The Bernie Sanders campaign has been incredible. He has changed the tenor of the campaign, and pulled a cautious Hillary Clinton to the left. This is good for policy, of course, but it is also good politics. Forcing her to hedge on trade will be good in November, acolytes of “tacking to the center” be damned. Forcing her to the left on economic inequality will be an enormous boost in the generals, even if it makes pundits itch. Bernie has helped the country, and he has, so far, helped to make sure a Democrat beats Donald Trump.

But it won’t be him. All he can do now is make it harder for Hillary Clinton. And given what he’s done, that’s a damn shame. The legacy of this incredible campaign shouldn’t be the election of Donald Trump. The problem is that Bernie, and a lot of his supporters, seem to feel that math is damnably counter-revolutionary, and so it too must be fought against.

Read more on how Bernie can still help the fight for progress

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Voter Suppression In New York! Or, The Revolution Has Gone Mad


Remember 2008? As it became clear that Barack Obama was going to win the nomination, Hillary Clinton and her supporters become more fervent that not only would he not, but that he was a weak candidate who couldn’t possibly beat the Republicans (Hillary less so than her supporters and surrogates, honestly). To me, the culmination of this nonsense was when she won West Virginia in mid-May. It was a rout, and the Clinton camp used that to argue that they were better positioned to win in November, because, as the candidates said “I’m winning Catholic voters and Hispanic voters and blue-collar workers and seniors, the kind of people that Sen. McCain will be fighting for in the general election.”

Those of us in the Obama camp were obviously incredulous. There was no way that she was going to win West Virginia in November. Winning the Democratic primary there was about as valuable as in Idaho or Wyoming, places that wouldn’t go blue if a Democrat promised to make potatoes our new currency. She was losing the popular vote, states won, and total voters. There was no case that she should be the nominee.

So basically, this is kind of weird mirror year, no?

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Dems Getting Ugly

<> on July 24, 2014 in Washington, DC.

Stay the course…

I don’t remember ever actually hearing about Bernie Sanders, growing up as a political addict. It might have been sometime after his election in the 1990s, one of those things you kind of learn by osmosis. I do distinctly remember reading something about him while in the reading room at Irwin Library at Butler University, where I spent many hours flipping through issues of The NationThe Atlantic, and obscure regional journals, instead of, you know, talking to girls. That memory is just one being surprised that none of the small handful of politically active liberals/socialists on campus ever seemed to talk about him, myself included.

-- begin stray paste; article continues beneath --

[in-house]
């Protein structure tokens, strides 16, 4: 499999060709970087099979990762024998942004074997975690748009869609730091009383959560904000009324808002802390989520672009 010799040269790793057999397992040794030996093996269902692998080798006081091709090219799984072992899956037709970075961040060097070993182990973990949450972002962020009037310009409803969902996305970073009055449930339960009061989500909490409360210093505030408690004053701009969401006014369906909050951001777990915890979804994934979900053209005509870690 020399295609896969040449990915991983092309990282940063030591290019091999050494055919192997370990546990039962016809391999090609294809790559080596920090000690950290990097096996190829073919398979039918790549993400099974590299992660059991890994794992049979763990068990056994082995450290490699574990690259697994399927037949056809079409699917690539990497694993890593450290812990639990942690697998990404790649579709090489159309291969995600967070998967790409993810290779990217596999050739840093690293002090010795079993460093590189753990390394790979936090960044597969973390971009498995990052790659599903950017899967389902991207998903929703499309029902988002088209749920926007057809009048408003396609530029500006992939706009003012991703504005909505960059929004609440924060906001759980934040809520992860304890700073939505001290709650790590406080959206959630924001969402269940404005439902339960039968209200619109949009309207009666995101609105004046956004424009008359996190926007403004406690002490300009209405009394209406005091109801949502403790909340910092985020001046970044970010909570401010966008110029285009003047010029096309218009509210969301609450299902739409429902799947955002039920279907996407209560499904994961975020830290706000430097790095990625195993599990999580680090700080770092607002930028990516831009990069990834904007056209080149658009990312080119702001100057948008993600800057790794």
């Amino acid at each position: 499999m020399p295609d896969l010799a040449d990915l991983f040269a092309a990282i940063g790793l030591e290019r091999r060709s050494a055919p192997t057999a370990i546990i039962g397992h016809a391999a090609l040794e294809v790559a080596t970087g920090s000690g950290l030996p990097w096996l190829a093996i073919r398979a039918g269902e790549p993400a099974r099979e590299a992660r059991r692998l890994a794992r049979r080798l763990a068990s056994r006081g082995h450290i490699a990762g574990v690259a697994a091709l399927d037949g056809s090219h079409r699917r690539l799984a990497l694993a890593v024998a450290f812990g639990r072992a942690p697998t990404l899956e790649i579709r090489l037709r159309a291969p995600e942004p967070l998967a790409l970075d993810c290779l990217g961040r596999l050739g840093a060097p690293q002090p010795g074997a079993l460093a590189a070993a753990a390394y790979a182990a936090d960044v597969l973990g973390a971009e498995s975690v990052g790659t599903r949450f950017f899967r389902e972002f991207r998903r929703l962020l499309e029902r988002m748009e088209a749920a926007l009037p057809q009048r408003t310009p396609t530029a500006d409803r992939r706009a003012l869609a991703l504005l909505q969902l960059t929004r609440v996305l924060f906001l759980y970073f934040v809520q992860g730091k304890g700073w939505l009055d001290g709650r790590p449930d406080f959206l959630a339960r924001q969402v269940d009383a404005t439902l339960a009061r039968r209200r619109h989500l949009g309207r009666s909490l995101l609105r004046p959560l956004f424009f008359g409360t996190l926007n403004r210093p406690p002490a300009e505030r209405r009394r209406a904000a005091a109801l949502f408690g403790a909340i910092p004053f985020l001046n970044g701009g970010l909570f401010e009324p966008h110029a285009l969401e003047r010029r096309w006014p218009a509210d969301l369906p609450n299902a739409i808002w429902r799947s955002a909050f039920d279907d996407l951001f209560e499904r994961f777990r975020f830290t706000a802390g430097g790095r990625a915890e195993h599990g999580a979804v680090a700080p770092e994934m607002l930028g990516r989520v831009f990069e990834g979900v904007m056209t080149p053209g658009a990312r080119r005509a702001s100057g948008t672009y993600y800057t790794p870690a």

Not remembering when you first heard of someone, when that is lost in the fog of decay, makes you feel like you’ve always known someone. It was giddy elation when he won a Senate seat in 2006, part and parcel of that wonderful election night. I was proud to vote for him in the Illinois primary, and think he could possibly beat either Trump or Cruz. Maybe even handily.

That said…Bernie, please don’t give a long speech in which you say that Hillary Clinton isn’t qualified to be President. I know it seems like she said it first, or at least didn’t proclaim that you were qualified. I know running against her can be maddening, given the air of expectation and coronation around the campaign, and the condescending way she seems to be tired of this whole election thing.

This isn’t how you win, either the nomination (which is a long shot) or win your cause. Nerves fray during long campaigns, and no one can be expected to be genial the whole time. But the Sanders campaign has achieved what it has because it gave us another vision of politics. This alternate vision isn’t like the circus-act fascism of the Trump campaign, where politics is an extension of a mutated personality, but a truly inclusive form of democracy. It’s been inspiring, and thrilling to see a simple message- the game is rigged- get such traction.

That’s been a message that even a compromised candidate like Clinton hasn’t been able to ignore. And while it is hard to say shrug off her attacks, it is a far more effective strategy to just keep relentlessly plowing ahead with the message. When it becomes a political tit-for-tat, the message gets lost. The campaign becomes breathless political fodder, filler material for hacks like Halperin and Heileman. The message gets lost. The politics you are helping bring back get lost in the noise of our idiot machine.

The other problem is that, not only is it cutting ads for the GOP, saying such things encourages the #neverhillary rump of your movement, and makes it harder for progressives to campaign for her in the fall. Going against any Republican is vital; Trump or Cruz makes it impossibly so.

The flip side of this is to write an unread letter to Hillary asking her to knock it off. But that’s not the dynamic. She is a politician’s politician who is getting pulled to the left by an irresistible force. That’s the way this year has been played, and has to be continued to be played. I think she’ll be a very fine and competent post-heroic President, and any questions about her toughness are absurd. She’s been the most reviled woman in America for a quarter-century, the victim of endless vulgar attacks, and is close to winning the nomination. She’s plenty tough. She’ll be fine.

But she’s a politician. The point is to bring her closer to the truly revolutionary movement the Sanders campaign has unleashed. Moving closer to her just makes the whole thing unsuccessful.